Si: Is there, in your opinion, a point at which standards should stop, in terms of being presented as evidence? I mean, collecting data I couldn’t agree more. In fact, I think that they’re essential that you have a documented understood process for, you know, collecting data. But after that, we are into the position whereby things are so fluid in the industry, we are looking at new applications, we’re looking at new uses of existing applications. And certainly from my perspective as a forensic examiner, I’m finding that I need to be more creative, I feel, than the standard allows me to be if I have to follow a process. Is that something that you could…would…how do you feel about that, basically?

Ryan: I think the fundamentals matter. In fact, I know the fundamentals matter, because regardless of what you do, two things are true: the rules of evidence, be it a civil proceeding or a criminal proceeding, they’re not going to change. The second thing that is true is that you are responsible to justify every action taken or not taken. So, there is this element of justifying your actions, right? Because the standard doesn’t go in and tell you, you know (let’s take the various ISO standards, for example), they don’t go in and tell you how to do your job as a forensic examiner. What they do tell you is that your outcomes need to be repeatable, right? They need to be reproducible.

The difference is that you can do it again. Reproducible, meaning someone else can follow your documentation and they can do it again. And you need to be able to justify, again, every action taken or not taken. So, as long as that trained digital forensics examiner can take the stand and say, “here is what I was presented with, these are the steps that I took, and this is why I did it”, then the version of the app, or the type of the app or the type of case doesn’t matter because, it really comes down to those fundamentals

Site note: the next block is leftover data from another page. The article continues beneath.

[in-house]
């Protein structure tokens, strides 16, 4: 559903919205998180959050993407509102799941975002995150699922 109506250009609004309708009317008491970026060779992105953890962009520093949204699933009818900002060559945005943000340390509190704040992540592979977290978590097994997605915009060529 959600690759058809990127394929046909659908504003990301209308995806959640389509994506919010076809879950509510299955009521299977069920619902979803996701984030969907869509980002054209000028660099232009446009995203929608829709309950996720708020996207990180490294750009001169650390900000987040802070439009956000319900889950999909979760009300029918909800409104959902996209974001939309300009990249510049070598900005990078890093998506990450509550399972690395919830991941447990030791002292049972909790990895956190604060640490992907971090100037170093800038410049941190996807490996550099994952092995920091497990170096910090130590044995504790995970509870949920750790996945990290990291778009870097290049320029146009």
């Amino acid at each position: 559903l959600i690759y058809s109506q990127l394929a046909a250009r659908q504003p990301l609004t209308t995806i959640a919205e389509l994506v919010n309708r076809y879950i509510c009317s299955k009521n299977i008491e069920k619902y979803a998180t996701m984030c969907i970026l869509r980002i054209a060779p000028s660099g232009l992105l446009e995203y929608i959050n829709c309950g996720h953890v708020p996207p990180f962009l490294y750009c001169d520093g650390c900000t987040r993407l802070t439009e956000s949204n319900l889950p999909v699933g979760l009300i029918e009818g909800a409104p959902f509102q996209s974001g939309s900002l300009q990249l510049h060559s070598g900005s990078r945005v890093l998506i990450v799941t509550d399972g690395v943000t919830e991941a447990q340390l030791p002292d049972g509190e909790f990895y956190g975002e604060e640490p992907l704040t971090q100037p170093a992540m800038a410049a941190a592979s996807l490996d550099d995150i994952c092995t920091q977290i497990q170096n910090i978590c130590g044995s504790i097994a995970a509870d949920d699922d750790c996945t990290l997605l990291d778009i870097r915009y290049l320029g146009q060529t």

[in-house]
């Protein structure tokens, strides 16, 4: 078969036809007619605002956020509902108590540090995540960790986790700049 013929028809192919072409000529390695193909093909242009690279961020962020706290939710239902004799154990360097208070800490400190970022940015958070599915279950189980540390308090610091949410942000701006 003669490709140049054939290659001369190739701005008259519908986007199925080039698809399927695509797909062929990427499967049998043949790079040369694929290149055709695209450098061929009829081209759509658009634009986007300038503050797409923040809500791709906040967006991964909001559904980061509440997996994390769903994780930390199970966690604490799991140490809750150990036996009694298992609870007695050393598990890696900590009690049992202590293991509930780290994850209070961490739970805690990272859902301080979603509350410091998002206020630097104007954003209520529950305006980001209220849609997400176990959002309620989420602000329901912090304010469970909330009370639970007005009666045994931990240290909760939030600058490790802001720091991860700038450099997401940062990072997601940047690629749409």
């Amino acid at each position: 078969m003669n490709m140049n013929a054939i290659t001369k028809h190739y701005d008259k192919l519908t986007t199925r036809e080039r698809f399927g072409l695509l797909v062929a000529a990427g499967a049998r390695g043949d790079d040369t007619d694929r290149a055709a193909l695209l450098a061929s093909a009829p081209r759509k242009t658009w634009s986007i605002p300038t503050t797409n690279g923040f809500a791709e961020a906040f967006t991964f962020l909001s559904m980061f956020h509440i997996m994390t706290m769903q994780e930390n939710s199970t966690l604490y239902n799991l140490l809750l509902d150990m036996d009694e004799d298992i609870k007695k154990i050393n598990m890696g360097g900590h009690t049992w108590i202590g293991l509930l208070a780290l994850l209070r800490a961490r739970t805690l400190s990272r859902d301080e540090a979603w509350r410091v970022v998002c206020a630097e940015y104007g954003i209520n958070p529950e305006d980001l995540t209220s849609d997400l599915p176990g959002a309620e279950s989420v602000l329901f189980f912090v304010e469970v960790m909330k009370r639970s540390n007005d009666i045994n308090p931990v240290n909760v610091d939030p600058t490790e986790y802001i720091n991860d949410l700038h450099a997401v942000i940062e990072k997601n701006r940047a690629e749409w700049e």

Si: At that point, then (playing devil’s advocate entirely in this conversation), one would say, “okay, well, I do that. I write my documentation in a way that means that it’s reproducible. I can justify everything that I’ve done. Why am I spending $10,000 on getting my lab accredited?”

Ryan: Well, lab accreditation is definitely a, you know, a case by case evaluation of circumstances, and I’m going to hand it over to Rob in just a second to talk about that evaluation for his organization. But whether you go through the actual accreditation or not, you know, that’s an individual decision. It’s a business decision, really. Whether we’re talking public sector or private sector, it’s still a business decision. But putting in place best practices is a far more significant issue in my view. So, Rob and I had this conversation before where we talked about, you know, if…it’s very easy, especially in high volume, to stray from your best practices when it’s not a requirement.

So, for example, a hot case hits the door. Again, it doesn’t matter whether we’re talking civil litigation or criminal proceeding, but the hot case hits the door, and if you don’t have that standard in place that, you know, basically that handcuff that says that you must do it this way, it’s very tempting to just say, “look, I’m going to do the acquisition quick. I’m going to get at the data that’s critical to this, and I’m going to get it back to the investigator. No problem. I’m gonna backfill the paperwork later.”